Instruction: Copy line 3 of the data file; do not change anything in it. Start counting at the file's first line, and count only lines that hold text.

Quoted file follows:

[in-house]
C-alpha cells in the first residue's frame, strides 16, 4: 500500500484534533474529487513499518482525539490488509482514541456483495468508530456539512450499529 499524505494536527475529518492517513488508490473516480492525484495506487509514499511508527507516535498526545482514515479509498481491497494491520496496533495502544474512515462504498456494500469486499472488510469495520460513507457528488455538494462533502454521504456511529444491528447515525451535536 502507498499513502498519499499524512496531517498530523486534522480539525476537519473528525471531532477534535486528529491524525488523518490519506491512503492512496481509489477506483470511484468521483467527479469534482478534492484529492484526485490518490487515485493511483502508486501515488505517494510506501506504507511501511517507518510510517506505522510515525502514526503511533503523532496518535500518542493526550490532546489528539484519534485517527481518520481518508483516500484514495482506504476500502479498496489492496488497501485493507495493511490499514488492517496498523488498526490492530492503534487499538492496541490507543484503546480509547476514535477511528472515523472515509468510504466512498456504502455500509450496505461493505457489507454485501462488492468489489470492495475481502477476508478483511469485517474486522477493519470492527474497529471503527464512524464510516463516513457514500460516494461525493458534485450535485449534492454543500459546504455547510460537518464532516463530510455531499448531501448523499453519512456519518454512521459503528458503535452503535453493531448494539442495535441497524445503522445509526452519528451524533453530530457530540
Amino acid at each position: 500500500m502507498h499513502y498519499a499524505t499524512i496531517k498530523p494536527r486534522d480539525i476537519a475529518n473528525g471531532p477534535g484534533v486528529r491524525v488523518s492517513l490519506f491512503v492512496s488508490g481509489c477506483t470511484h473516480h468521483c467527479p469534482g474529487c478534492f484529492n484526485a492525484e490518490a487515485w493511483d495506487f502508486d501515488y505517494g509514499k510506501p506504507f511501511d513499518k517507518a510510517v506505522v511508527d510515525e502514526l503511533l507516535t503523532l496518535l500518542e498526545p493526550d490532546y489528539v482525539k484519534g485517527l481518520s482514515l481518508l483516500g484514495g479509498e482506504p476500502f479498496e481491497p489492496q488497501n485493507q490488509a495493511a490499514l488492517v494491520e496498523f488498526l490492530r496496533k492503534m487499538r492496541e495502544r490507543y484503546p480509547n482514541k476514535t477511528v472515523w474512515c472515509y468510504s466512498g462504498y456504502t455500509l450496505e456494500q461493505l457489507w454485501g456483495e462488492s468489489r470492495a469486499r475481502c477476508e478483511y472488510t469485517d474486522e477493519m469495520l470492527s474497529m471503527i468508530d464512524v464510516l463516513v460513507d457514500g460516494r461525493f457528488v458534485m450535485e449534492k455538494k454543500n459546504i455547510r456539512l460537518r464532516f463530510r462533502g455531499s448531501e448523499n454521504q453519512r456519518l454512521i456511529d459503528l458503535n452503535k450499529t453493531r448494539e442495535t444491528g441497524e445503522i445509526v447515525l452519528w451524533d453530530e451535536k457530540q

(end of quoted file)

Amino acid at each position: 500500500m502507498h499513502y498519499a499524505t499524512i496531517k498530523p494536527r486534522d480539525i476537519a475529518n473528525g471531532p477534535g484534533v486528529r491524525v488523518s492517513l490519506f491512503v492512496s488508490g481509489c477506483t470511484h473516480h468521483c467527479p469534482g474529487c478534492f484529492n484526485a492525484e490518490a487515485w493511483d495506487f502508486d501515488y505517494g509514499k510506501p506504507f511501511d513499518k517507518a510510517v506505522v511508527d510515525e502514526l503511533l507516535t503523532l496518535l500518542e498526545p493526550d490532546y489528539v482525539k484519534g485517527l481518520s482514515l481518508l483516500g484514495g479509498e482506504p476500502f479498496e481491497p489492496q488497501n485493507q490488509a495493511a490499514l488492517v494491520e496498523f488498526l490492530r496496533k492503534m487499538r492496541e495502544r490507543y484503546p480509547n482514541k476514535t477511528v472515523w474512515c472515509y468510504s466512498g462504498y456504502t455500509l450496505e456494500q461493505l457489507w454485501g456483495e462488492s468489489r470492495a469486499r475481502c477476508e478483511y472488510t469485517d474486522e477493519m469495520l470492527s474497529m471503527i468508530d464512524v464510516l463516513v460513507d457514500g460516494r461525493f457528488v458534485m450535485e449534492k455538494k454543500n459546504i455547510r456539512l460537518r464532516f463530510r462533502g455531499s448531501e448523499n454521504q453519512r456519518l454512521i456511529d459503528l458503535n452503535k450499529t453493531r448494539e442495535t444491528g441497524e445503522i445509526v447515525l452519528w451524533d453530530e451535536k457530540q